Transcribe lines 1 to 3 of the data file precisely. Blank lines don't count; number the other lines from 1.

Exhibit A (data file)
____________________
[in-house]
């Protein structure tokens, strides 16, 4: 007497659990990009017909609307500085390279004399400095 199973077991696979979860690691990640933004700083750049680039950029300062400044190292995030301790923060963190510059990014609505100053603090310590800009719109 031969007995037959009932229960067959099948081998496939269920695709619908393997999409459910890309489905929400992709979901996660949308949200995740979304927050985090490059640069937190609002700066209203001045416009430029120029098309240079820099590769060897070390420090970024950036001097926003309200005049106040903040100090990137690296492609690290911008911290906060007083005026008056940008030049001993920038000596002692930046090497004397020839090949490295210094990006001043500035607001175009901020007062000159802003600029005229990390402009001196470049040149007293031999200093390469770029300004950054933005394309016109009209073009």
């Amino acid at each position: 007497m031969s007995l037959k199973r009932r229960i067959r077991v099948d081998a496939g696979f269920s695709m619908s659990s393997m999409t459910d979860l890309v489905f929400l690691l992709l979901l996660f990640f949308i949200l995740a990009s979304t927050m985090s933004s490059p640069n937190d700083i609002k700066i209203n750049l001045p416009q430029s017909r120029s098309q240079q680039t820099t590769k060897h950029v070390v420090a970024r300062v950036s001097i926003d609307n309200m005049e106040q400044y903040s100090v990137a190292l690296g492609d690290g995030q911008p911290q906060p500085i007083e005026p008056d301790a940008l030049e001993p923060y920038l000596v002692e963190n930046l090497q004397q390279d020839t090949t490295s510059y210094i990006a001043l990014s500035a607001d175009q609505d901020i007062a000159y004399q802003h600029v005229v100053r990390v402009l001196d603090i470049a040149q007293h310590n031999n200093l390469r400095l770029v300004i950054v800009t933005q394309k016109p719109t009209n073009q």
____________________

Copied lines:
[in-house]
């Protein structure tokens, strides 16, 4: 007497659990990009017909609307500085390279004399400095 199973077991696979979860690691990640933004700083750049680039950029300062400044190292995030301790923060963190510059990014609505100053603090310590800009719109 031969007995037959009932229960067959099948081998496939269920695709619908393997999409459910890309489905929400992709979901996660949308949200995740979304927050985090490059640069937190609002700066209203001045416009430029120029098309240079820099590769060897070390420090970024950036001097926003309200005049106040903040100090990137690296492609690290911008911290906060007083005026008056940008030049001993920038000596002692930046090497004397020839090949490295210094990006001043500035607001175009901020007062000159802003600029005229990390402009001196470049040149007293031999200093390469770029300004950054933005394309016109009209073009």
């Amino acid at each position: 007497m031969s007995l037959k199973r009932r229960i067959r077991v099948d081998a496939g696979f269920s695709m619908s659990s393997m999409t459910d979860l890309v489905f929400l690691l992709l979901l996660f990640f949308i949200l995740a990009s979304t927050m985090s933004s490059p640069n937190d700083i609002k700066i209203n750049l001045p416009q430029s017909r120029s098309q240079q680039t820099t590769k060897h950029v070390v420090a970024r300062v950036s001097i926003d609307n309200m005049e106040q400044y903040s100090v990137a190292l690296g492609d690290g995030q911008p911290q906060p500085i007083e005026p008056d301790a940008l030049e001993p923060y920038l000596v002692e963190n930046l090497q004397q390279d020839t090949t490295s510059y210094i990006a001043l990014s500035a607001d175009q609505d901020i007062a000159y004399q802003h600029v005229v100053r990390v402009l001196d603090i470049a040149q007293h310590n031999n200093l390469r400095l770029v300004i950054v800009t933005q394309k016109p719109t009209n073009q």